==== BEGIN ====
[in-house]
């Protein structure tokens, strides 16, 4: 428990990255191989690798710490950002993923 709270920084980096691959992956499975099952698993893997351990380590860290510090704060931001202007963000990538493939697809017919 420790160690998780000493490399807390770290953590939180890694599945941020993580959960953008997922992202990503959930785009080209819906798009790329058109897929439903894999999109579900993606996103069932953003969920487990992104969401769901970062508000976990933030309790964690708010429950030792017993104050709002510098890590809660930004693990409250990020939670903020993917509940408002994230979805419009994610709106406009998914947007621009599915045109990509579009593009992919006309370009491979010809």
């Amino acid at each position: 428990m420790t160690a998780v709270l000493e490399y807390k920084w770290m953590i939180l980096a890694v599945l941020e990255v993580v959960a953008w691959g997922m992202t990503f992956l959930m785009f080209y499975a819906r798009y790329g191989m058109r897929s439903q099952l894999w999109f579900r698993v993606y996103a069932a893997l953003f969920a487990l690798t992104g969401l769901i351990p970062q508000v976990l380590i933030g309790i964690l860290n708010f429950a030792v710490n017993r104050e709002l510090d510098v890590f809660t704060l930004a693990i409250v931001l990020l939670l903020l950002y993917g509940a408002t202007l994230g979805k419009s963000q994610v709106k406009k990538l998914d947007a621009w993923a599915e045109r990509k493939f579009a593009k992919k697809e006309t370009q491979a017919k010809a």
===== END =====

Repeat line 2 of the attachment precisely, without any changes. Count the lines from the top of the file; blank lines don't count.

């Protein structure tokens, strides 16, 4: 428990990255191989690798710490950002993923 709270920084980096691959992956499975099952698993893997351990380590860290510090704060931001202007963000990538493939697809017919 420790160690998780000493490399807390770290953590939180890694599945941020993580959960953008997922992202990503959930785009080209819906798009790329058109897929439903894999999109579900993606996103069932953003969920487990992104969401769901970062508000976990933030309790964690708010429950030792017993104050709002510098890590809660930004693990409250990020939670903020993917509940408002994230979805419009994610709106406009998914947007621009599915045109990509579009593009992919006309370009491979010809």